This is not to say that whole class units do not have a place in the English classroom. For example, I love whole class drama units. To me, they lend themselves to whole class study for the engaging way roles can be assigned and acted out. Whole class novels absolutely can be done effectively, but from this point on, I knew I wanted to try something different. Here’s how I do it:
1. Define the Objective
- inspire students to enjoy reading
- engage students in creative and critical thinking related to their reading
2. Establish the Parameters
However, just because I couldn’t give the students free reign on their choices, didn’t mean I couldn’t give them a choice; it didn’t have to be all or nothing. The answer was simple: a book list. The decision to use a book list solved a number of problems. A well-researched book list would give them choice, but I wouldn’t have to worry about complexity or appropriateness. With that many students, I wouldn’t have the time necessary to review each selection. The challenge was giving enough choices. Here is the criteria I used to when constructing the book list:
- at least 20 copies available
- represents a valuable perspective
- fits a unique genre (different from the other selections)
- is age appropriate
I searched every inch of the high school to find sets of books that could work for this project. I decided on eight options that represented different perspectives.
*UPDATE: After this first trial run, I spent the summer building my classroom library and asking the high school library to order new books. Over the years, we’ve managed to create a 100% free choice reading unit. I do set some parameters, and you can read about those below.
- The book must be on the approved book list set forth by the school board. (If you do not have an approved book list, this one might read, “The book must display literary merit.” This is something that is subjective and will require your approval; however, I would still give them a chance to argue their case.)
- The book must be age appropriate. By age appropriate, I am referring to complexity. I do not use page numbers as a requirement, but rather focus on the appropriate complexity for their age group.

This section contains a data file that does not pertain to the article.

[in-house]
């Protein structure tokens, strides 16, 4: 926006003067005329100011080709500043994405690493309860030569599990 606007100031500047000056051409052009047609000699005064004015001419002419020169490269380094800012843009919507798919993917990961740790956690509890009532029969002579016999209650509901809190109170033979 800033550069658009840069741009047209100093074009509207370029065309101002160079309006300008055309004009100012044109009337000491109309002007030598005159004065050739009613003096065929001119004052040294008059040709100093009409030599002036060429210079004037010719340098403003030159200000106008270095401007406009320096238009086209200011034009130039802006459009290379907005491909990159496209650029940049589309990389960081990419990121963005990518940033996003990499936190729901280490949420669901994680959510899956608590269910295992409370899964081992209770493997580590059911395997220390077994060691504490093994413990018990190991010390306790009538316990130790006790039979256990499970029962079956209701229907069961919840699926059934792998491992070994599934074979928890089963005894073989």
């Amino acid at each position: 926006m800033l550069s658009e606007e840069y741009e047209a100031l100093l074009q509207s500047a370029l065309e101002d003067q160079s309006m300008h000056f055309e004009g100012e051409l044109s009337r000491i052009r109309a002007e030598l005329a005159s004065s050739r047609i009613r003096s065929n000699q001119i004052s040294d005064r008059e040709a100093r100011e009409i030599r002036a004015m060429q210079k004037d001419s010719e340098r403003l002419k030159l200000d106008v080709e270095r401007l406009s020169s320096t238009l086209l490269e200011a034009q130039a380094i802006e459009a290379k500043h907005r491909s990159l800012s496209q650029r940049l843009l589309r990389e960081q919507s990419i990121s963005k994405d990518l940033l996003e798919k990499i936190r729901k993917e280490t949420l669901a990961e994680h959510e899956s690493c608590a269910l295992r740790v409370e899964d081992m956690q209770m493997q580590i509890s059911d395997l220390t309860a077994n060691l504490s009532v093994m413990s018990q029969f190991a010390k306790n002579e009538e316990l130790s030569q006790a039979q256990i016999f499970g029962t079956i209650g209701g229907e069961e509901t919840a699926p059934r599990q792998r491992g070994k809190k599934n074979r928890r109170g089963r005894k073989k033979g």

3. Design a Reading Survey
My reading survey is included in Literary Lenses Unit in both digital and print sources.
4. Build In Discovery Day
I like to build in a day at the beginning of my unit to give students time to explore selections. This is the perfect time to do a book tasting, an activity that gives students time to “taste” or read an excerpt from different selections.
I always give students the opportunity to change their selection if they don’t enjoy the book they selected. After all, I do this in real life all of the time when I start book and realize it’s not worth finishing, and I bet you have too. Discovery day might help them make a better selection from the beginning so that they don’t have to change their books later.
5. Plan Reading Activities
Once you have the general plan, it’s time to create reading check points that align to your objectives. The goal is to create activities for reflection, analysis, and sharing. These activities can relate to literary concepts, like characterization, symbolism, and tone, and rhetorical concepts, like tone, organization, and claims/support.
Throughout the unit, I like to mix up the activities that involve personal reflection and sharing, so that students are learning about their classmates’ work while having an opportunity to share their own work. This also adds an accountability piece.
I know this step can be daunting at first, so I created a complete unit that works beautifully with choice reading. Like all of my reading units, I use literary lenses as the overarching concept to create reading activities. There are literary studies, interactive activities, and an engaging project-based assessment at the end. You can check out my entire unit by clicking here.
If you’re interested in literature circles, which can be a variation of choice reading, check out this blog post on how I facilitate literature circles.
6. Provide Reading Time In Class
As you’re creating your choice reading unit map, I suggest building in as much class reading time as you can. I’m still amazed how quiet my classroom gets when students who are usually quite talkative, dive into their choice selections. Also, it’s a great opportunity for you to build in a small accountability piece. As well as, obverse when students might not really be into their first selections.
If you’re wondering what you’re supposed to do while they’re reading, the answer is simple: READ! Modeling is an important strategy, so while they’re reading, you should read too!!